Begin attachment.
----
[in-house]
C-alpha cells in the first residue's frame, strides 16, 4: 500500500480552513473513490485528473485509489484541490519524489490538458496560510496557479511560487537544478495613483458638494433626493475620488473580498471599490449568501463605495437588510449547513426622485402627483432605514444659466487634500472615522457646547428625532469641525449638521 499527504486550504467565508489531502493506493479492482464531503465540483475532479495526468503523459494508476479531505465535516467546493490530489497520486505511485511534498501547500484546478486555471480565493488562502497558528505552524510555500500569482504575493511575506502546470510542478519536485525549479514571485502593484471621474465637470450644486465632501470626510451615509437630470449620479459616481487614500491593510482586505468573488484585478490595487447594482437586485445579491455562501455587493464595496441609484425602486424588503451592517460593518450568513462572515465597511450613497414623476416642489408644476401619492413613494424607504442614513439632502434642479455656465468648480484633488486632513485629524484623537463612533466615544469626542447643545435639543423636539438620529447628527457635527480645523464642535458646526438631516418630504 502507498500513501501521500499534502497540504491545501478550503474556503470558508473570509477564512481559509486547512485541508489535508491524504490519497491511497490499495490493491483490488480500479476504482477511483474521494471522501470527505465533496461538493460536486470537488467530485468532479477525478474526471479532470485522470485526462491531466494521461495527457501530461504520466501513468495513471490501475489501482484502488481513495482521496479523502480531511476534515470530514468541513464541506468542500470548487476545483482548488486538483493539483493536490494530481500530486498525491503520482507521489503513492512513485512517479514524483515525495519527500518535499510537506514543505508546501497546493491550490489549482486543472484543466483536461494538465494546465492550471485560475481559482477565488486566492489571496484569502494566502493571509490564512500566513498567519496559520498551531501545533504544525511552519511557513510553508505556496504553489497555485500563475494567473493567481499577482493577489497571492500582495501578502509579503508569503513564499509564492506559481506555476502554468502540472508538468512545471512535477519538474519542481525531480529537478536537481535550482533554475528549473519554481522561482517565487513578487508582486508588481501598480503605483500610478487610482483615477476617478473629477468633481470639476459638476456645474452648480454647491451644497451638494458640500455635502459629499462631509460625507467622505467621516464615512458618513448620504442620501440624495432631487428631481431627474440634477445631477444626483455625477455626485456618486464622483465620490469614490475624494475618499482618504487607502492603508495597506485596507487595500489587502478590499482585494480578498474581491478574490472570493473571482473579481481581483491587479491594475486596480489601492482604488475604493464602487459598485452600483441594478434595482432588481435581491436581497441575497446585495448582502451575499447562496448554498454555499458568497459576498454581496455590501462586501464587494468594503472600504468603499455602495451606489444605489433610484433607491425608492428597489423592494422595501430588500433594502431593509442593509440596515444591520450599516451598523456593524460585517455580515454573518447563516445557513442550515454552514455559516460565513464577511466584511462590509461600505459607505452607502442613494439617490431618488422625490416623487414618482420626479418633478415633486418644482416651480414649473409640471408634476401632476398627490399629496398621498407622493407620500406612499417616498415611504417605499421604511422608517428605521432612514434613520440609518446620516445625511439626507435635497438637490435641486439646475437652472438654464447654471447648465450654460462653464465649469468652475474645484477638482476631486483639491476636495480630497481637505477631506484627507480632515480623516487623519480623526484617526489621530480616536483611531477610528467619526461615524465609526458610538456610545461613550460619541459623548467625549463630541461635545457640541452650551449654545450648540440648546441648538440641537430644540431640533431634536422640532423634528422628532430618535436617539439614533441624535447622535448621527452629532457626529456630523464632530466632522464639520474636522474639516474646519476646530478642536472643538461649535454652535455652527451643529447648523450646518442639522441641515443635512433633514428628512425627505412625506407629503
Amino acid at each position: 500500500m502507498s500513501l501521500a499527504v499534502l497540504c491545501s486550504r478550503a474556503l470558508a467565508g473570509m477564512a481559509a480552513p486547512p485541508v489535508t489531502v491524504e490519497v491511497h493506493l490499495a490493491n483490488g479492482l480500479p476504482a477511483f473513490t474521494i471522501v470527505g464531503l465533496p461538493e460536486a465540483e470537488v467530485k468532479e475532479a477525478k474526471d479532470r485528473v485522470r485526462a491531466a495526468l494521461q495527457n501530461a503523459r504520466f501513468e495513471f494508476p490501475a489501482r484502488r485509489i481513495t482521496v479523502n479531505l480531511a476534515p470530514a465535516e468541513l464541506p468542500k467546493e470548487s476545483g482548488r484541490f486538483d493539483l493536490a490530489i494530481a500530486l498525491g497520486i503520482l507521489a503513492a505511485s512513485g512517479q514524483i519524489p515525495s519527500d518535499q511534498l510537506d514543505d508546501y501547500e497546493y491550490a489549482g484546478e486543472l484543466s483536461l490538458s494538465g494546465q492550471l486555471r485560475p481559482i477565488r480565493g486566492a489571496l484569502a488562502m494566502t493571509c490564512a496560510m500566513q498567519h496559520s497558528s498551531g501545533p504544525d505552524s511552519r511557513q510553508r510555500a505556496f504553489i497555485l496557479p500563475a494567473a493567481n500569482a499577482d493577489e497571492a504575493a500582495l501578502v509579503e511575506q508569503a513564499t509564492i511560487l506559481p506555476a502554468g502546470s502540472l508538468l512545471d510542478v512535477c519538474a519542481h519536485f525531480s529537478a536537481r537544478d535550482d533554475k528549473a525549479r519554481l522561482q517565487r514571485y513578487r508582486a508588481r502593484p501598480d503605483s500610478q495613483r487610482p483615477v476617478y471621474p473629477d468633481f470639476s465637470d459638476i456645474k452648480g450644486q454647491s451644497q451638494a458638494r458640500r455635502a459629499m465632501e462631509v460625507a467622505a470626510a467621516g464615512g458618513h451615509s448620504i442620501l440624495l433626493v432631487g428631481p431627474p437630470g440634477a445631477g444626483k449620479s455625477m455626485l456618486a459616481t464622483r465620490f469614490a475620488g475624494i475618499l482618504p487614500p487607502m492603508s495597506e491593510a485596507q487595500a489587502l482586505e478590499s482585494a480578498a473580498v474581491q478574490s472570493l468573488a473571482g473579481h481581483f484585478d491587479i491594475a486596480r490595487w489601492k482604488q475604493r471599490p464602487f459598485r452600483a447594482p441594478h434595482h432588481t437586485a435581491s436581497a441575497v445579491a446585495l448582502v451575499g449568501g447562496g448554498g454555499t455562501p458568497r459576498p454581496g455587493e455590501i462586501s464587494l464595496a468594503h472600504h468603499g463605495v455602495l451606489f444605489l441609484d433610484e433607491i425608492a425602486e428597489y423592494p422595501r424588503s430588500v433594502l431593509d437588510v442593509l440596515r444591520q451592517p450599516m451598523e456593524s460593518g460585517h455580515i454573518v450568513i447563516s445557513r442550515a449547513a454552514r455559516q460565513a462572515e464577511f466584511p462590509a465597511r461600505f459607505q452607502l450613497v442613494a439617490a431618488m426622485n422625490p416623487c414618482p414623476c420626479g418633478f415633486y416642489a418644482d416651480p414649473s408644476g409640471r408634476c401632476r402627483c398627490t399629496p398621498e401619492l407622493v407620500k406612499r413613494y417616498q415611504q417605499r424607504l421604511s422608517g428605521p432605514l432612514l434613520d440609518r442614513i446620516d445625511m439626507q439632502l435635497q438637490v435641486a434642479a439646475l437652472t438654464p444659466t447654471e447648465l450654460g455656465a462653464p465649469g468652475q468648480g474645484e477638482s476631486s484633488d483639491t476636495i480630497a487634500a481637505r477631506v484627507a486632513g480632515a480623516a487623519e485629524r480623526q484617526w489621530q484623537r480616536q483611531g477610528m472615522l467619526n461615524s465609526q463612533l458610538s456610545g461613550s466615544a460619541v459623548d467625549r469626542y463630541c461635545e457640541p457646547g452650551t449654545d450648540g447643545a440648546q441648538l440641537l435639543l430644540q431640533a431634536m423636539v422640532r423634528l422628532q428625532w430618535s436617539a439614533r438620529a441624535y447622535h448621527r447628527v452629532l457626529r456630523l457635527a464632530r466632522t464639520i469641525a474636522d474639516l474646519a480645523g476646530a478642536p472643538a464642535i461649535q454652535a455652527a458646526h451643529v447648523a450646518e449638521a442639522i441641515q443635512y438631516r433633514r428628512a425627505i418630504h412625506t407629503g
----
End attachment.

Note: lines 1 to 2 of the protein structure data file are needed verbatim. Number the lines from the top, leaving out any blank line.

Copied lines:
[in-house]
C-alpha cells in the first residue's frame, strides 16, 4: 500500500480552513473513490485528473485509489484541490519524489490538458496560510496557479511560487537544478495613483458638494433626493475620488473580498471599490449568501463605495437588510449547513426622485402627483432605514444659466487634500472615522457646547428625532469641525449638521 499527504486550504467565508489531502493506493479492482464531503465540483475532479495526468503523459494508476479531505465535516467546493490530489497520486505511485511534498501547500484546478486555471480565493488562502497558528505552524510555500500569482504575493511575506502546470510542478519536485525549479514571485502593484471621474465637470450644486465632501470626510451615509437630470449620479459616481487614500491593510482586505468573488484585478490595487447594482437586485445579491455562501455587493464595496441609484425602486424588503451592517460593518450568513462572515465597511450613497414623476416642489408644476401619492413613494424607504442614513439632502434642479455656465468648480484633488486632513485629524484623537463612533466615544469626542447643545435639543423636539438620529447628527457635527480645523464642535458646526438631516418630504 502507498500513501501521500499534502497540504491545501478550503474556503470558508473570509477564512481559509486547512485541508489535508491524504490519497491511497490499495490493491483490488480500479476504482477511483474521494471522501470527505465533496461538493460536486470537488467530485468532479477525478474526471479532470485522470485526462491531466494521461495527457501530461504520466501513468495513471490501475489501482484502488481513495482521496479523502480531511476534515470530514468541513464541506468542500470548487476545483482548488486538483493539483493536490494530481500530486498525491503520482507521489503513492512513485512517479514524483515525495519527500518535499510537506514543505508546501497546493491550490489549482486543472484543466483536461494538465494546465492550471485560475481559482477565488486566492489571496484569502494566502493571509490564512500566513498567519496559520498551531501545533504544525511552519511557513510553508505556496504553489497555485500563475494567473493567481499577482493577489497571492500582495501578502509579503508569503513564499509564492506559481506555476502554468502540472508538468512545471512535477519538474519542481525531480529537478536537481535550482533554475528549473519554481522561482517565487513578487508582486508588481501598480503605483500610478487610482483615477476617478473629477468633481470639476459638476456645474452648480454647491451644497451638494458640500455635502459629499462631509460625507467622505467621516464615512458618513448620504442620501440624495432631487428631481431627474440634477445631477444626483455625477455626485456618486464622483465620490469614490475624494475618499482618504487607502492603508495597506485596507487595500489587502478590499482585494480578498474581491478574490472570493473571482473579481481581483491587479491594475486596480489601492482604488475604493464602487459598485452600483441594478434595482432588481435581491436581497441575497446585495448582502451575499447562496448554498454555499458568497459576498454581496455590501462586501464587494468594503472600504468603499455602495451606489444605489433610484433607491425608492428597489423592494422595501430588500433594502431593509442593509440596515444591520450599516451598523456593524460585517455580515454573518447563516445557513442550515454552514455559516460565513464577511466584511462590509461600505459607505452607502442613494439617490431618488422625490416623487414618482420626479418633478415633486418644482416651480414649473409640471408634476401632476398627490399629496398621498407622493407620500406612499417616498415611504417605499421604511422608517428605521432612514434613520440609518446620516445625511439626507435635497438637490435641486439646475437652472438654464447654471447648465450654460462653464465649469468652475474645484477638482476631486483639491476636495480630497481637505477631506484627507480632515480623516487623519480623526484617526489621530480616536483611531477610528467619526461615524465609526458610538456610545461613550460619541459623548467625549463630541461635545457640541452650551449654545450648540440648546441648538440641537430644540431640533431634536422640532423634528422628532430618535436617539439614533441624535447622535448621527452629532457626529456630523464632530466632522464639520474636522474639516474646519476646530478642536472643538461649535454652535455652527451643529447648523450646518442639522441641515443635512433633514428628512425627505412625506407629503